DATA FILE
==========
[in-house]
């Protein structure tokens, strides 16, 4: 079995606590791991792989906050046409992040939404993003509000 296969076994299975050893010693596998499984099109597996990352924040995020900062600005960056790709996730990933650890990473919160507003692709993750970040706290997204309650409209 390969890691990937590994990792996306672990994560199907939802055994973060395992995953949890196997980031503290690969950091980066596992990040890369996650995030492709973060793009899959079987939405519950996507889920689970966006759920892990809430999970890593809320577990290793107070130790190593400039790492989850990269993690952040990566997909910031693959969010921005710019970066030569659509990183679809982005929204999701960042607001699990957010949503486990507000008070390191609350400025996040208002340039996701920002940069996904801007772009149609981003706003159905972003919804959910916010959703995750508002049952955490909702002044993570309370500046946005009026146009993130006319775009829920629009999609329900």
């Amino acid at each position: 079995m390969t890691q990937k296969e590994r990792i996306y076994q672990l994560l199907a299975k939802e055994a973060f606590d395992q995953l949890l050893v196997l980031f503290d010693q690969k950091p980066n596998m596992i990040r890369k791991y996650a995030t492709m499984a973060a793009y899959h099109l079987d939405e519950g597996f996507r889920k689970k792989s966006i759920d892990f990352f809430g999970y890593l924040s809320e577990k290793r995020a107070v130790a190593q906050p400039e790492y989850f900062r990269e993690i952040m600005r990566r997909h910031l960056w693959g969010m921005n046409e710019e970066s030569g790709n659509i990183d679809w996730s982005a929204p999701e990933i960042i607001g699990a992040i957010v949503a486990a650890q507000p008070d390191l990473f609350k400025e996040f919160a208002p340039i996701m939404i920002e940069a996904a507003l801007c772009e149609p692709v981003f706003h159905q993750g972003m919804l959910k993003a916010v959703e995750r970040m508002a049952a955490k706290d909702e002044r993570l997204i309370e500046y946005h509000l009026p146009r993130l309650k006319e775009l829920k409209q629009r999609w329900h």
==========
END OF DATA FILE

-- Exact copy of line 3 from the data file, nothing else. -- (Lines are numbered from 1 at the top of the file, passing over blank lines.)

């Amino acid at each position: 079995m390969t890691q990937k296969e590994r990792i996306y076994q672990l994560l199907a299975k939802e055994a973060f606590d395992q995953l949890l050893v196997l980031f503290d010693q690969k950091p980066n596998m596992i990040r890369k791991y996650a995030t492709m499984a973060a793009y899959h099109l079987d939405e519950g597996f996507r889920k689970k792989s966006i759920d892990f990352f809430g999970y890593l924040s809320e577990k290793r995020a107070v130790a190593q906050p400039e790492y989850f900062r990269e993690i952040m600005r990566r997909h910031l960056w693959g969010m921005n046409e710019e970066s030569g790709n659509i990183d679809w996730s982005a929204p999701e990933i960042i607001g699990a992040i957010v949503a486990a650890q507000p008070d390191l990473f609350k400025e996040f919160a208002p340039i996701m939404i920002e940069a996904a507003l801007c772009e149609p692709v981003f706003h159905q993750g972003m919804l959910k993003a916010v959703e995750r970040m508002a049952a955490k706290d909702e002044r993570l997204i309370e500046y946005h509000l009026p146009r993130l309650k006319e775009l829920k409209q629009r999609w329900h």